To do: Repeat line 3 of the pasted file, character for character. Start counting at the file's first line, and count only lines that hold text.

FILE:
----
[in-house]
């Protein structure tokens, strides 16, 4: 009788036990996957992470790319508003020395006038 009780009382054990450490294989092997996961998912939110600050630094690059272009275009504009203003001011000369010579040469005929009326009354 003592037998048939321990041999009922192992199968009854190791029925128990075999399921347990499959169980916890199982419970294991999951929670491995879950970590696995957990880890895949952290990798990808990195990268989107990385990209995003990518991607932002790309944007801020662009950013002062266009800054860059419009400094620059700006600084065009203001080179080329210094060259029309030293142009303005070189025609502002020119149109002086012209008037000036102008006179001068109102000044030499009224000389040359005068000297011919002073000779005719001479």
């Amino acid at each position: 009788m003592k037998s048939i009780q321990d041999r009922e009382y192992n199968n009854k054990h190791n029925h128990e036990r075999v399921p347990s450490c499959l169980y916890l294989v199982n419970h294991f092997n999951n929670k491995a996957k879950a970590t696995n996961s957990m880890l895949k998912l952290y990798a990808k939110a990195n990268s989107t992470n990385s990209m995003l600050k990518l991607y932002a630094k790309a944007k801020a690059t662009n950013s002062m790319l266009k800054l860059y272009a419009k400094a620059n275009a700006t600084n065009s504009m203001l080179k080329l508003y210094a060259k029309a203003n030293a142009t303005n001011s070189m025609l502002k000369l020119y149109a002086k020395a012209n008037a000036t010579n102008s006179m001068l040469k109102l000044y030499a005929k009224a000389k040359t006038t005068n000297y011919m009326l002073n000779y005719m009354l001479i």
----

């Amino acid at each position: 009788m003592k037998s048939i009780q321990d041999r009922e009382y192992n199968n009854k054990h190791n029925h128990e036990r075999v399921p347990s450490c499959l169980y916890l294989v199982n419970h294991f092997n999951n929670k491995a996957k879950a970590t696995n996961s957990m880890l895949k998912l952290y990798a990808k939110a990195n990268s989107t992470n990385s990209m995003l600050k990518l991607y932002a630094k790309a944007k801020a690059t662009n950013s002062m790319l266009k800054l860059y272009a419009k400094a620059n275009a700006t600084n065009s504009m203001l080179k080329l508003y210094a060259k029309a203003n030293a142009t303005n001011s070189m025609l502002k000369l020119y149109a002086k020395a012209n008037a000036t010579n102008s006179m001068l040469k109102l000044y030499a005929k009224a000389k040359t006038t005068n000297y011919m009326l002073n000779y005719m009354l001479i």